What’s your book about? If you’re an author, you probably get asked that question a ton. It helps to have a quick, catchy answer. I know because I didn’t for my first book, Gentlemen. I would either give half-answers that I thought might be enough (“It’s a mystery about a missing boy”) or just a description (“It’s a dark mystery”). Neither answer was quite right, but it’s a tough novel to summarize. What I wanted to say was, “I can tell you in approximately 58,000 words,” which is, not coincidentally, the length of the book.
Also no coincidence: The fact that, after being unable to answer the same simple question over and over again, my second novel has a quick, easy summary. It’s about seven kids trapped in their high school during a weeklong blizzard. In fact, the book can be summarized with just the title and the cover art:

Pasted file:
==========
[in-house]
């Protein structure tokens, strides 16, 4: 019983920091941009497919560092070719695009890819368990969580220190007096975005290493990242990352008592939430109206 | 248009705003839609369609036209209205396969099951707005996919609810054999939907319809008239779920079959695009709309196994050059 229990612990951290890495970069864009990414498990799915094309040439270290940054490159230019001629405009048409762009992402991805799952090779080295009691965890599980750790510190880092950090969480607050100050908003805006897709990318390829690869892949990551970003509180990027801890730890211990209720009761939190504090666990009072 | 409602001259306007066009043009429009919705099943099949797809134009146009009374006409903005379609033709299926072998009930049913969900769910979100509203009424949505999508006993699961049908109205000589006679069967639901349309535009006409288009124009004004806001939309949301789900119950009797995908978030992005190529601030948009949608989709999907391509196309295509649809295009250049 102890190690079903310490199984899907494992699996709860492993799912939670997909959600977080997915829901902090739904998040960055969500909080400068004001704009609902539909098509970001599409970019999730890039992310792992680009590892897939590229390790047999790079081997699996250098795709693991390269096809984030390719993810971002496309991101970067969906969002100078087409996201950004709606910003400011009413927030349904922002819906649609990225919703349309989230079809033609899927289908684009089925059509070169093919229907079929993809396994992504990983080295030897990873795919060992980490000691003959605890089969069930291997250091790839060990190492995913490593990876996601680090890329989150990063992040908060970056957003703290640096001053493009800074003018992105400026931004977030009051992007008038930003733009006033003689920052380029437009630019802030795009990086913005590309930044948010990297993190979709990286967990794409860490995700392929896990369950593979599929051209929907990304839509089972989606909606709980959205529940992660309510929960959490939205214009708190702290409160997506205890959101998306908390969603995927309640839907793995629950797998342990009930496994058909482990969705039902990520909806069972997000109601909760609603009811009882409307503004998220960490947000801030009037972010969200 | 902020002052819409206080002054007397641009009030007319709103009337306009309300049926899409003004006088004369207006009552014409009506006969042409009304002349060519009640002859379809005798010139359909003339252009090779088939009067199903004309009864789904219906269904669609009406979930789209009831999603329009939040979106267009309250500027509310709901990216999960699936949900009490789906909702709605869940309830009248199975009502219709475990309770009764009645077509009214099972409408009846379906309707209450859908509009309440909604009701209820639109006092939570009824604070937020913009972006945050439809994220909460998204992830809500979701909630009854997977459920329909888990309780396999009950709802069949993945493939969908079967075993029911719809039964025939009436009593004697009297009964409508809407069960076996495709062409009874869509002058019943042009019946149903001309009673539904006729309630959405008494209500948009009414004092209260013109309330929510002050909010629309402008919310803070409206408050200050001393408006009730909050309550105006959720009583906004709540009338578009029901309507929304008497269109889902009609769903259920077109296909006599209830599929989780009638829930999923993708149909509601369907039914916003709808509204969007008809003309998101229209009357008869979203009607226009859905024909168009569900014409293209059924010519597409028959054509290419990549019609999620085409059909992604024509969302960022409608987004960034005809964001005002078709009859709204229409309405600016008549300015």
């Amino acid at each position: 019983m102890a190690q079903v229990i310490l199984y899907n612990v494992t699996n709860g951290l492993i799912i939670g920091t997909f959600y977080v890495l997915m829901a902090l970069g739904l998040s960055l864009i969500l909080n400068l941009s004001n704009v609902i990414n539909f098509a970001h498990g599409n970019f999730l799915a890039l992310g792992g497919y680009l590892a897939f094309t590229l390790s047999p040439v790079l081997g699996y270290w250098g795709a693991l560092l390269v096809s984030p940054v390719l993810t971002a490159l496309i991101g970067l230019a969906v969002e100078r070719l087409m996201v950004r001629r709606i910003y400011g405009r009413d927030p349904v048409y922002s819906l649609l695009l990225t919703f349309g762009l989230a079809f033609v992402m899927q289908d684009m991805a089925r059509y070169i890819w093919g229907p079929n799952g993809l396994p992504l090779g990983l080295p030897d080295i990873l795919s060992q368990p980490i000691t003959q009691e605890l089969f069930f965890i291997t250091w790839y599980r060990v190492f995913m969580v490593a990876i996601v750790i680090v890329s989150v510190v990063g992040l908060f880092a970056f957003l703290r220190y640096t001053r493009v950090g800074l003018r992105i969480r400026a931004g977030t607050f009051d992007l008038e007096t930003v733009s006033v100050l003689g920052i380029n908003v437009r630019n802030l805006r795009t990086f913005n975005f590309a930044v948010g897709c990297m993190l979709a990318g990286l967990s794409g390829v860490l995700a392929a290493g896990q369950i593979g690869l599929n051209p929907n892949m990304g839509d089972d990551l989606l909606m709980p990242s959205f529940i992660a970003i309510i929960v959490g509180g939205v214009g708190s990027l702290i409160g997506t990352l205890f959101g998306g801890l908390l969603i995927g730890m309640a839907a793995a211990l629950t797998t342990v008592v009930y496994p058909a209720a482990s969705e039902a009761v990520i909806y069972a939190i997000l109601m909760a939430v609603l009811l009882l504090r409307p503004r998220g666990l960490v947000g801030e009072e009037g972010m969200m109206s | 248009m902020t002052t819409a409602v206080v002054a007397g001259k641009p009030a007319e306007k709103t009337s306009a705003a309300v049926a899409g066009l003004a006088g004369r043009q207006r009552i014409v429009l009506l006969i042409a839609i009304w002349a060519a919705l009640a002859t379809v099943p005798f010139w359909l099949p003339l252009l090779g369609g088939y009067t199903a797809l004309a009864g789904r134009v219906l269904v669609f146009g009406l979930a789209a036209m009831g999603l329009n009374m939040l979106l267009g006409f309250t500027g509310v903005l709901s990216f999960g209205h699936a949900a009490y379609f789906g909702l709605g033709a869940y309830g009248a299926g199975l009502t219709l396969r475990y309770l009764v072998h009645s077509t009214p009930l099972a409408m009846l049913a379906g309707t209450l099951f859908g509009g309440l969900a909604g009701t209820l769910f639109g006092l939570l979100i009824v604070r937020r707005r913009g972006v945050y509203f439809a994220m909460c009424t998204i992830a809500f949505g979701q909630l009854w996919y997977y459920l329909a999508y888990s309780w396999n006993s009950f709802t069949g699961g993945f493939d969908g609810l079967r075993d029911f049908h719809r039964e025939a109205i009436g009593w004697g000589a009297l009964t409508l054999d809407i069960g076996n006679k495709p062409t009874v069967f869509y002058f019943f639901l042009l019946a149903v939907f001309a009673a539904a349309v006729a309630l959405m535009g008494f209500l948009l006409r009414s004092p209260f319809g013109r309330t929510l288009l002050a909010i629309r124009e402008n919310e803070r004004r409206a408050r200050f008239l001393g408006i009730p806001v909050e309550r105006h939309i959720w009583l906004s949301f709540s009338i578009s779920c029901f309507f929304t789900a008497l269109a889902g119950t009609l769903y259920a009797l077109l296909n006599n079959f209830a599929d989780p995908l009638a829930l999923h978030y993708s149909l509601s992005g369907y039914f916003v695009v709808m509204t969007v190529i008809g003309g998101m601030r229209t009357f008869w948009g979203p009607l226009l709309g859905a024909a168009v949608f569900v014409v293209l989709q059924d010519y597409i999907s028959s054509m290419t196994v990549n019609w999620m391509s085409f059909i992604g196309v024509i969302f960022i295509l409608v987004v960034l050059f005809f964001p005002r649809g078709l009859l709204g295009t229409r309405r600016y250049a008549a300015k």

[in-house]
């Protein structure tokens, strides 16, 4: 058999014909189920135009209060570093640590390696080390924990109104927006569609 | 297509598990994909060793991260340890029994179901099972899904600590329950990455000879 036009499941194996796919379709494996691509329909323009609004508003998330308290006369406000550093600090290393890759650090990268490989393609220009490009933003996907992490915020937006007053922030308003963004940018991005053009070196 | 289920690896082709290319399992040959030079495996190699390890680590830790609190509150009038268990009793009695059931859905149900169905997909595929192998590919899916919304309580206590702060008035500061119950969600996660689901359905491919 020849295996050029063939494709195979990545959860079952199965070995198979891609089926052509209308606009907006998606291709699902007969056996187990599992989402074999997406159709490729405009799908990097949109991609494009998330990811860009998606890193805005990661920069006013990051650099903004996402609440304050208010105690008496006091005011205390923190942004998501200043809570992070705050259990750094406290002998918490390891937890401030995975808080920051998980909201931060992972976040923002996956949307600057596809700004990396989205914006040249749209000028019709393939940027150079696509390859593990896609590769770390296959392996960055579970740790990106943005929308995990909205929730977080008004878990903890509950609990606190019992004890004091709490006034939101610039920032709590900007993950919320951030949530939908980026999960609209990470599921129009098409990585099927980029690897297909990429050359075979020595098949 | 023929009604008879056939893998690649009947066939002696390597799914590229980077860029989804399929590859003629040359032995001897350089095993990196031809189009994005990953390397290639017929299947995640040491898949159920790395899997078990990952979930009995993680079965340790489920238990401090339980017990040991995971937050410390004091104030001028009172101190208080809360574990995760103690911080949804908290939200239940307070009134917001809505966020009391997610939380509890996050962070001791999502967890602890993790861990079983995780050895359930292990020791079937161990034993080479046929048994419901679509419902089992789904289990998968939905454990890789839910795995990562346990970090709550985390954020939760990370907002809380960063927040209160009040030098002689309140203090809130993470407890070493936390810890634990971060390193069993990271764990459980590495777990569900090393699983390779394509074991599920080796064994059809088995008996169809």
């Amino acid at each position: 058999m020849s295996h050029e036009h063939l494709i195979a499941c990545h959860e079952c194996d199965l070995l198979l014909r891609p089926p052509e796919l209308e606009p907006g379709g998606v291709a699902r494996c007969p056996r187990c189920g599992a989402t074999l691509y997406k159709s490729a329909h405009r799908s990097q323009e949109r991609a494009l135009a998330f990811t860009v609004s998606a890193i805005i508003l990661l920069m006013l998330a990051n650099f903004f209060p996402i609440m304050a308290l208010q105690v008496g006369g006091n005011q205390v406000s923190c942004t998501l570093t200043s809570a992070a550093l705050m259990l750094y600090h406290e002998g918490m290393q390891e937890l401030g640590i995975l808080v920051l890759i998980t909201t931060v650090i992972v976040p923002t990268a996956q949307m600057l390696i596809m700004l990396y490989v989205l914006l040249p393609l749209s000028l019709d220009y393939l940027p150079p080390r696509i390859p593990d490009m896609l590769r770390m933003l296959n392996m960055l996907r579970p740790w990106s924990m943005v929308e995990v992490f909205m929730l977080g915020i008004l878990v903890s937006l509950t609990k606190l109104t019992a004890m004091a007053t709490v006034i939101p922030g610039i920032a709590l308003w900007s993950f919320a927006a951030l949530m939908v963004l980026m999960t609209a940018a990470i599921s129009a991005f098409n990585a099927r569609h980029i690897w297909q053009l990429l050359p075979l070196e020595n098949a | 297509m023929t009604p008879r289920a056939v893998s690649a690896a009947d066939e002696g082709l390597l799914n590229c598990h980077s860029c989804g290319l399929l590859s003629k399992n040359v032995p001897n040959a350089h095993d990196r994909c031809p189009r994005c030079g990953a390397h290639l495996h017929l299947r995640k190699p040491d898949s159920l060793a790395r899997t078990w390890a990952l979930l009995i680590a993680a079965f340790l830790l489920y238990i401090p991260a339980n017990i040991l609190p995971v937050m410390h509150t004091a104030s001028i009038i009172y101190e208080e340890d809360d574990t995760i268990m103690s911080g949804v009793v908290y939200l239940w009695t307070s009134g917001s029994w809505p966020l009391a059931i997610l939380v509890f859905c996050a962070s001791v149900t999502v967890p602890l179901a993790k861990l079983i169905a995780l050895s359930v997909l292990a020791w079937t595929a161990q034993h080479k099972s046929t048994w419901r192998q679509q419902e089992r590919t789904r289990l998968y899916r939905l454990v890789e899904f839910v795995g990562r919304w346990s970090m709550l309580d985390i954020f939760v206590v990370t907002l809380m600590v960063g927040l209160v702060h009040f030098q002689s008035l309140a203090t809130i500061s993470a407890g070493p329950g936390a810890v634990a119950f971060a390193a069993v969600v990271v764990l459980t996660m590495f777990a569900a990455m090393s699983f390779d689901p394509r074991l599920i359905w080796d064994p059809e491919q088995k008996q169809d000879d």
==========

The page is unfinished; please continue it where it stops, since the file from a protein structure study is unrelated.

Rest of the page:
I don’t think that makes it a less complicated or serious novel, but a year and a half after my first novel came out, I think I understand the process a little better. Word of mouth matters, and the book is pitched on every level (between very busy people). Publishers pitch booksellers and librarians who (ideally) pitch readers who (double ideally) pitch friends; authors pitch everyone, and a few lines of text has to get the job done online. In every case, the response to “You should check this out” is liable to be “Really, what’s it about?”
I still think it’s the quality of the book that matters most. If it’s not good, no one’s going to spend much energy recommending it. Once they do, though, good hooks and resonant ideas are a definite advantage. The examples are as endless as the number of children who would dearly love to attend a school for wizards. And while ideas (and execution) like that come along very rarely, here’s some incentive for the rest of us: Also endless? The number of people who will ask you “What’s your book about?”